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the Complete Review
the complete review - anthology / lexicon

The Novelist's Lexicon

edited by
Villa Gillet/Le Monde

general information | review summaries | our review | links

To purchase The Novelist's Lexicon

Title: The Novelist's Lexicon
Author: many
Genre: Anthology
Written: 2008 (Eng. 2010)
Length: 130 pages
Original in: various
Availability: The Novelist's Lexicon - US
The Novelist's Lexicon - UK
The Novelist's Lexicon - Canada
Lexique Nomade - Canada
Lexique Nomade - France
  • Writers on the Words that Define their Work
  • Originally published in French, as Lexique Nomade
  • With contributions by seventy-seven writers from the 2007 International Forum on the Novel
  • With a Foreword by Guy Walter
  • With a Preface by Robert Solé

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Our Assessment:

B : interesting variety from a great selection of authors

See our review for fuller assessment.

Review Summaries
Source Rating Date Reviewer
Libération . 15/5/2008 Devarrieux Claire

  From the Reviews:
  • "Puisez parmi les meilleurs romanciers de plusieurs continents, réunissez-les fin mai à Lyon pour une semaine d'«Assises internationales du roman». Demandez-leur de commenter un mot ou une notion. Surtout n'agitez pas. Publiez les contributions selon l'arbitraire de l'ordre alphabétique. Le lecteur inventera à son gré la logique de l'ensemble. Ce petit livre de plumes associées, Lexique nomade, n'appelle aucune lecture univoque ou casanière." - Devarrieux Claire, Libération

Please note that these ratings solely represent the complete review's biased interpretation and subjective opinion of the actual reviews and do not claim to accurately reflect or represent the views of the reviewers. Similarly the illustrative quotes chosen here are merely those the complete review subjectively believes represent the tenor and judgment of the review as a whole. We acknowledge (and remind and warn you) that they may, in fact, be entirely unrepresentative of the actual reviews by any other measure.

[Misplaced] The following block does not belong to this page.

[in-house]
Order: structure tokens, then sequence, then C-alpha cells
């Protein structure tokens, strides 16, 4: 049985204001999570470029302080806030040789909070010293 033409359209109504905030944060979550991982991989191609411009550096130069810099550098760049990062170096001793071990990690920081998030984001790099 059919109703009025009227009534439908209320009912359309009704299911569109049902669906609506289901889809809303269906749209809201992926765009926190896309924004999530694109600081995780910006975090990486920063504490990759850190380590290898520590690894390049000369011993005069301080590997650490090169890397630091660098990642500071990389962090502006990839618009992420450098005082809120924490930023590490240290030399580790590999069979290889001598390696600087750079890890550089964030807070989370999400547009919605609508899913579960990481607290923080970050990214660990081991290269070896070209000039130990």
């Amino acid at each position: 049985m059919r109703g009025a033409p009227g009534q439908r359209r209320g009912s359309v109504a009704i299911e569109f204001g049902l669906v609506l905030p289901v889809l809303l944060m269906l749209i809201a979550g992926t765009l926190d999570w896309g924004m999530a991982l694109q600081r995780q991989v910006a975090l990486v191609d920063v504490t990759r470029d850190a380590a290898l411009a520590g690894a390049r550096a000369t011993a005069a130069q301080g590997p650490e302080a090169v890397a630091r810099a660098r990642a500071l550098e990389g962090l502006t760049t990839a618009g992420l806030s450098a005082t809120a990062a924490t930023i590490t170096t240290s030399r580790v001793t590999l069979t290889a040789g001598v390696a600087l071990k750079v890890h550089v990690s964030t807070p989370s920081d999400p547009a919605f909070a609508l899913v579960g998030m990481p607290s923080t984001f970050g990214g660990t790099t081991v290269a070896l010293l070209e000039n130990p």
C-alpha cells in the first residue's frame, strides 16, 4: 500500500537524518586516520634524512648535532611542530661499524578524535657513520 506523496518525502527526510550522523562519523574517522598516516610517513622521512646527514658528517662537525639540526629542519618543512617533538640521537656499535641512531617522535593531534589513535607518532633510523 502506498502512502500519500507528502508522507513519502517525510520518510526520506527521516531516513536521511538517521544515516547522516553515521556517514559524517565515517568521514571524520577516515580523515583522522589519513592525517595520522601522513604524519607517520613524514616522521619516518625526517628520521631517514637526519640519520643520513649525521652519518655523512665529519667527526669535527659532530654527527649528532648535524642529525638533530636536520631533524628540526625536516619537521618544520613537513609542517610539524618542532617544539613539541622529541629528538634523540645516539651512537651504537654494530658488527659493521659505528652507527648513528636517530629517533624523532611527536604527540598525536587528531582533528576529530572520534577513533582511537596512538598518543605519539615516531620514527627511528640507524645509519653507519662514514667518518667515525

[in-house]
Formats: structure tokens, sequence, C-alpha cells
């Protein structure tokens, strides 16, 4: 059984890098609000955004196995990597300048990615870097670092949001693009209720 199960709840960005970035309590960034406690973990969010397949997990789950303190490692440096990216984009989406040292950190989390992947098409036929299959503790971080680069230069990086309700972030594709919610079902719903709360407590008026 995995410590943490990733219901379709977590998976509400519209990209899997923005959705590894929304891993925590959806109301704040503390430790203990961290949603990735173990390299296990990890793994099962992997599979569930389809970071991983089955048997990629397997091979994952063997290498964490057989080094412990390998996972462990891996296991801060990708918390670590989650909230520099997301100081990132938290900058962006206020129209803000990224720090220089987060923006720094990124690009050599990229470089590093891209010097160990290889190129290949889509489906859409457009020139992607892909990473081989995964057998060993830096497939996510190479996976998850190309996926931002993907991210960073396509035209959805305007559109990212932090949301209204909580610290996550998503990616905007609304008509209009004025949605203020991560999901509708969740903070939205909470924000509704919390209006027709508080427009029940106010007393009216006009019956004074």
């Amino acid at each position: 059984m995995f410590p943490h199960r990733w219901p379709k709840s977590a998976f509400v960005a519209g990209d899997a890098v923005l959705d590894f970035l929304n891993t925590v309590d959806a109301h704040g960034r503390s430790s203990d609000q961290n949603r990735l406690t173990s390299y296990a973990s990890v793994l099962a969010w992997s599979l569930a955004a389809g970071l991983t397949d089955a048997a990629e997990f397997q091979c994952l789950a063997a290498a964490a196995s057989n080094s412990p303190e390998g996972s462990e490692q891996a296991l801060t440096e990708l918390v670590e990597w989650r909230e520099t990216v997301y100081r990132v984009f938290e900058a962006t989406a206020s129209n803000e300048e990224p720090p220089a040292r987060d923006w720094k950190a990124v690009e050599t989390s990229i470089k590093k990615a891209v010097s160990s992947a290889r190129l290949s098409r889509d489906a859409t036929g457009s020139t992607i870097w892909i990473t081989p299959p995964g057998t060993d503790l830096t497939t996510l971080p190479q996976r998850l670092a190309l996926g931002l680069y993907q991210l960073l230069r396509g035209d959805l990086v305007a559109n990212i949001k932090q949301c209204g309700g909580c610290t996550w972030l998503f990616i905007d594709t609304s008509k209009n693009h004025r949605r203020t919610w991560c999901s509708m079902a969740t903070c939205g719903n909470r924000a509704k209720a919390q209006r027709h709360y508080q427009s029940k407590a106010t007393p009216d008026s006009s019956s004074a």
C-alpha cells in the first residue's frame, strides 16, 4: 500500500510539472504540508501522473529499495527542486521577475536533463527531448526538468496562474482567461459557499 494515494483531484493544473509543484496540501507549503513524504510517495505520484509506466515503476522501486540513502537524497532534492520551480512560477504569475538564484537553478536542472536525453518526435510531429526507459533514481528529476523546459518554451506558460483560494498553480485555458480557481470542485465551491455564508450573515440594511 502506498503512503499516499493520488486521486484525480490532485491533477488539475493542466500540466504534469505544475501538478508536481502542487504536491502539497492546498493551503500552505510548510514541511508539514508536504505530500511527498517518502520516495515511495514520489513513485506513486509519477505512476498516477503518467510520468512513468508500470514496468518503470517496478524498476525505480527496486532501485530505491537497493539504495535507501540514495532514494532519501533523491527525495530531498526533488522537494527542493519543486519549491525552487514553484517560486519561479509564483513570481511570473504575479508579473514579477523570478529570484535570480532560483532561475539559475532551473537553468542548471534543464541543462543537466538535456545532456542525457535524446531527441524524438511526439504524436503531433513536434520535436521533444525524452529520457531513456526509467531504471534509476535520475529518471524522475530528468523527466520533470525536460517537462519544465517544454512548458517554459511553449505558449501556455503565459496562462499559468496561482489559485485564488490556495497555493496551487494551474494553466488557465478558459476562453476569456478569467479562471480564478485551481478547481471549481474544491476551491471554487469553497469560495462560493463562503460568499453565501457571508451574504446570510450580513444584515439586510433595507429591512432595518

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The complete review's Review:

       The International Forum on the Novel brings together authors at the Villa Gillet annually. At the 2007 event the participants:

were not asked to comment on their favorite word but on the word that best provides an introduction to their works.
       The result is this 'novelist's lexicon' (though it was more a nomadic word-book -- 'Lexique Nomade' -- in the original), with seventy-seven writers contributing. It's a most impressive list of contributors: those whose works are under review at the complete review alone include: David Albahari, Alaa El Aswany, A.S.Byatt, Upamanyu Chatterjee, Rafael Chirbes, Rachid El-Daïf, Esterházy Péter, Nurrudin Farah, Rodrigo Fresán, Hwang Sok-Yong, Arthur Japin, Fatos Kongoli, Pascal Mercier, David Peace, Lydie Salvayre, Peter Stamm, Adam Thirlwell, and Enrique Vila-Matas.